Which is actually the perfect example of an audax cycle ride.  No frills, simple long distance cycling.

The reality is that outside the relatively small community of people who ride Audax events, these challenges have little meaning and few people have a realistic understanding of what they represent.  By contrast many people have an insight into marathon running or into professional sport because they have experience of long distance running or of playing a team game.  Non-cyclists are often put off by the seemingly epic distances involved – and audax riders delight in playing down the imagined heroics required to pedal even the shorter distances.

I am not entirely sure why I do it.  And, I can certainly no longer really remember what I was doing on that cold February morning in 2003.

My diary notes that 2003 was one of the years in which Paris-Brest-Paris was being organised and that I wanted to qualify to ride in it.  I had read about this 1200k ride with its 90 hour time limit that attracted people from all over the world.  In order to enter I would need to have qualified as a ‘Super Randonneur’ – a journey that began with a 200k jaunt into Oxfordshire.

In reality, my ambition was only to qualify.  At the start of the year, the very idea of going to Paris was completely ridiculous – although the thought of me completing a 600k ride was probably no less absurd.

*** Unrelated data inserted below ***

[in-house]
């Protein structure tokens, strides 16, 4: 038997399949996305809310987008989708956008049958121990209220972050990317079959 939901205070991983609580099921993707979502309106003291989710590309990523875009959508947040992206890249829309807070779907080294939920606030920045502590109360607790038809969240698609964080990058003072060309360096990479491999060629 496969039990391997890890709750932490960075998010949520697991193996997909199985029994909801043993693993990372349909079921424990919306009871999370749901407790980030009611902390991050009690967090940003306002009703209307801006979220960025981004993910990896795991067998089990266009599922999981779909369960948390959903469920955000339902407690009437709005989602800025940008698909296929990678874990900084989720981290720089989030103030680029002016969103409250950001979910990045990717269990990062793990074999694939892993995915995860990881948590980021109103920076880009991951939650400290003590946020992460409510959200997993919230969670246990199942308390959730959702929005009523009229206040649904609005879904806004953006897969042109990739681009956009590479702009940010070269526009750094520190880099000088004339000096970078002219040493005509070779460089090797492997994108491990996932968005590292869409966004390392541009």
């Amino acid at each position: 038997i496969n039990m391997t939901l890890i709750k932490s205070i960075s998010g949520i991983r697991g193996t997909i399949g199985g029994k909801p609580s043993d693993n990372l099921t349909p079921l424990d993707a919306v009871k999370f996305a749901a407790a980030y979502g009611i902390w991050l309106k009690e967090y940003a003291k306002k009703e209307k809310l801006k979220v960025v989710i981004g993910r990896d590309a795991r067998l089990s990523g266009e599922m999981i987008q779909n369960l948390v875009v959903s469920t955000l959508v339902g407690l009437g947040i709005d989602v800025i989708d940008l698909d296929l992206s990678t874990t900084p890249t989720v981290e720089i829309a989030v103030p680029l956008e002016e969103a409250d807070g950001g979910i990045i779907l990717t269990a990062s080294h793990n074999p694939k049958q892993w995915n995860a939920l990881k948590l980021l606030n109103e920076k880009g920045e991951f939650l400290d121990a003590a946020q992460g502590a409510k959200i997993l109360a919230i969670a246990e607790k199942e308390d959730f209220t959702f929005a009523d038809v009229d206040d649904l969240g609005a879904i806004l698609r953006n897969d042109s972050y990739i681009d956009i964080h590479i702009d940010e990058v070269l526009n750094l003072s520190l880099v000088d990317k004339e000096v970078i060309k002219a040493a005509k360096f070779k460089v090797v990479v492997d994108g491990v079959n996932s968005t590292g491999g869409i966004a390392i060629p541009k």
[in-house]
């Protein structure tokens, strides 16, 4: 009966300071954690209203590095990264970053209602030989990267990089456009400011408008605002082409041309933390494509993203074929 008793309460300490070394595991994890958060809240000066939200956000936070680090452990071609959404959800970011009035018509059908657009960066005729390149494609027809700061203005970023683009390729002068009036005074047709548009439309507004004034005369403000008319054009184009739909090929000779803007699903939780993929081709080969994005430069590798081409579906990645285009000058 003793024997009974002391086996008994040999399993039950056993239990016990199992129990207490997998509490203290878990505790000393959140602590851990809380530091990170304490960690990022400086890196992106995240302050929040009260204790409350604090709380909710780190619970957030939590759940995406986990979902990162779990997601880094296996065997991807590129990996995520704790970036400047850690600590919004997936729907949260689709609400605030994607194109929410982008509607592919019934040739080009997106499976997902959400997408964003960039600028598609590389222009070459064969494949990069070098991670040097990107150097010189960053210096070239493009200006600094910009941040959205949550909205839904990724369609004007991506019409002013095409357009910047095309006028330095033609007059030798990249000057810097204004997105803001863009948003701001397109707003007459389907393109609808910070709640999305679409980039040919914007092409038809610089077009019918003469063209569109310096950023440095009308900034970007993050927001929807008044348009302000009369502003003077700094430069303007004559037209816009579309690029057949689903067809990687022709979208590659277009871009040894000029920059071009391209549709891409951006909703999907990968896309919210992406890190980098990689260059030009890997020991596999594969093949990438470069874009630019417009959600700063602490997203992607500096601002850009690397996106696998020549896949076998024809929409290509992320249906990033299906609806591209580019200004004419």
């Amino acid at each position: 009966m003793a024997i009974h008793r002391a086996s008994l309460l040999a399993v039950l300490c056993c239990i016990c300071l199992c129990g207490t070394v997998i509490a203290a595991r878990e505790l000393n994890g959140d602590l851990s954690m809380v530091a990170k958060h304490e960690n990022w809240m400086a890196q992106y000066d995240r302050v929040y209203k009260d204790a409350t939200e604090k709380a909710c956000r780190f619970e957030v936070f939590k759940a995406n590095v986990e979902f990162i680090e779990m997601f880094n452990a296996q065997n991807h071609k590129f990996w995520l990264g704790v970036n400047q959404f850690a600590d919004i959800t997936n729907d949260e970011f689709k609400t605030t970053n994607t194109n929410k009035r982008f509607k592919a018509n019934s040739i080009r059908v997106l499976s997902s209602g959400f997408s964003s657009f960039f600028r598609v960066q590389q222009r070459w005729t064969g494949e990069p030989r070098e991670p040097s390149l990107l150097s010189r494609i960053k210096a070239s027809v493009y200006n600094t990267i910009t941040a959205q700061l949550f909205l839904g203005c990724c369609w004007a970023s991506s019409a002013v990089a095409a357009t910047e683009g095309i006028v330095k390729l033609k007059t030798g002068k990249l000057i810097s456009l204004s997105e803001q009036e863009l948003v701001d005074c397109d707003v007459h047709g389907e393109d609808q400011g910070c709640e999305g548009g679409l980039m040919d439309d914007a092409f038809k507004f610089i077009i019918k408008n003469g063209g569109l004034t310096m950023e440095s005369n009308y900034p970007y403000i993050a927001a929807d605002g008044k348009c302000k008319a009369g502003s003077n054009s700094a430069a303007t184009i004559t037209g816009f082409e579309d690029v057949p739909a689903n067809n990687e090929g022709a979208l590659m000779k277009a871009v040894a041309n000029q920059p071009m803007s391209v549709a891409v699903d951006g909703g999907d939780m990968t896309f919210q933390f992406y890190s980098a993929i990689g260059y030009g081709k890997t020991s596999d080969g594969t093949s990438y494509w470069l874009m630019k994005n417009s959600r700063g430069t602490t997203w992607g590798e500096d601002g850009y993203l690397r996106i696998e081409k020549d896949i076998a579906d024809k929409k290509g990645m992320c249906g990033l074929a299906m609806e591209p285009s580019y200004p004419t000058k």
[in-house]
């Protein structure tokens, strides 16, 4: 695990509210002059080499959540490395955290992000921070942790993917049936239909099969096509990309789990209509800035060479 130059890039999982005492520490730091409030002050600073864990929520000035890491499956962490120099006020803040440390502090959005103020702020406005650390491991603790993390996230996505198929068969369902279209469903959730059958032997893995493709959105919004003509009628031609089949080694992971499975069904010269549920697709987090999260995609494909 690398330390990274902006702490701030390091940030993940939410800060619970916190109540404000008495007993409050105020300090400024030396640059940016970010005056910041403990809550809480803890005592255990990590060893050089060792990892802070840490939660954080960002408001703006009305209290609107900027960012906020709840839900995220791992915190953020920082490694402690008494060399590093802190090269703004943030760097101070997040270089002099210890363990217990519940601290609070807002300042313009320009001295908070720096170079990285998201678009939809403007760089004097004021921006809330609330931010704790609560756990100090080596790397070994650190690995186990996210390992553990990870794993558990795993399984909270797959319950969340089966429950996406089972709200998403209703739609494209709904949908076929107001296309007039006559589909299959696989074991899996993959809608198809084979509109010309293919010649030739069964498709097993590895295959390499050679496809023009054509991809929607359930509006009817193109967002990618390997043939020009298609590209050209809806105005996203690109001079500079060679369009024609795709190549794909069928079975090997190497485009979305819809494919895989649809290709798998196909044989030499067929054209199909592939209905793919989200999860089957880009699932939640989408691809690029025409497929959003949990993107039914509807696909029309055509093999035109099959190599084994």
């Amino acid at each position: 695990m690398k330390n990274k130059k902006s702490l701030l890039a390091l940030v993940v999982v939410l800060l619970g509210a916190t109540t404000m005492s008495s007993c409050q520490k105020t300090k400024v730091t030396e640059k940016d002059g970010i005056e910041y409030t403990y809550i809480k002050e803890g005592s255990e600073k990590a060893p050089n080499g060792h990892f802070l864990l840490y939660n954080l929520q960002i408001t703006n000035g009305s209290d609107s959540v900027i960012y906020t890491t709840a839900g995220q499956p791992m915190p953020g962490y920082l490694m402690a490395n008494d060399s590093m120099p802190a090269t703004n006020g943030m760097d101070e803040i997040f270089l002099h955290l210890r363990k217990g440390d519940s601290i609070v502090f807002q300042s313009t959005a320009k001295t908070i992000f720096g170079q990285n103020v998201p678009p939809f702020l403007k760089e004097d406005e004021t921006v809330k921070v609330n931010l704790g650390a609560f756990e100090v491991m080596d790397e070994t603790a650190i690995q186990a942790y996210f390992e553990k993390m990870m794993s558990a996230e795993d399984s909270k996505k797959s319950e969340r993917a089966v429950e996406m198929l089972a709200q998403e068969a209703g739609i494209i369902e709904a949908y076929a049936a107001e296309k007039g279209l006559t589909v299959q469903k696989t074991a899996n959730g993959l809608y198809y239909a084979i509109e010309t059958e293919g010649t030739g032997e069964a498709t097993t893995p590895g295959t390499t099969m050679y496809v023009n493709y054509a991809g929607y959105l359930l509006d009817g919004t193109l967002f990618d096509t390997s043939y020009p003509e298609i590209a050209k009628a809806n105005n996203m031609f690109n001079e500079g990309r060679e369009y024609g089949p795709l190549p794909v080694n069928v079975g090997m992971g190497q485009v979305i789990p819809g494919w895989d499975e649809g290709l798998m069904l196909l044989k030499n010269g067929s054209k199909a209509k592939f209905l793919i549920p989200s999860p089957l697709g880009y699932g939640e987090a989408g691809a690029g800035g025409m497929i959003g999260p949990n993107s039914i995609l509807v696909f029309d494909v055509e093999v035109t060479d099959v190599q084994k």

I had only graduated to owning a racing bike a couple of weeks previously after my hybrid cycle had died.  And although I’d entered audax rides before I had never gone over 100k in a day.  But within a few minutes of leaving the car park, I didn’t have any doubts at all about turning back.

The ride started in much the same way that many rides do – with the exception that Rocco’s route took us along busy main roads to High Wycombe as the weekday morning traffic built up.

However, most of the riders stay reasonably close to each other – the field normally takes a few miles to stretch out and there is a certain pleasure in group riding when everyone is still fresh.

As we dropped down the main road from Gerrards Cross a rider started chatting to me – apparently he had come over from Holland for the ride.  When he mentioned that he’d competed in a speed skating marathon the previous weekend I started to wonder what sort of company I was keeping.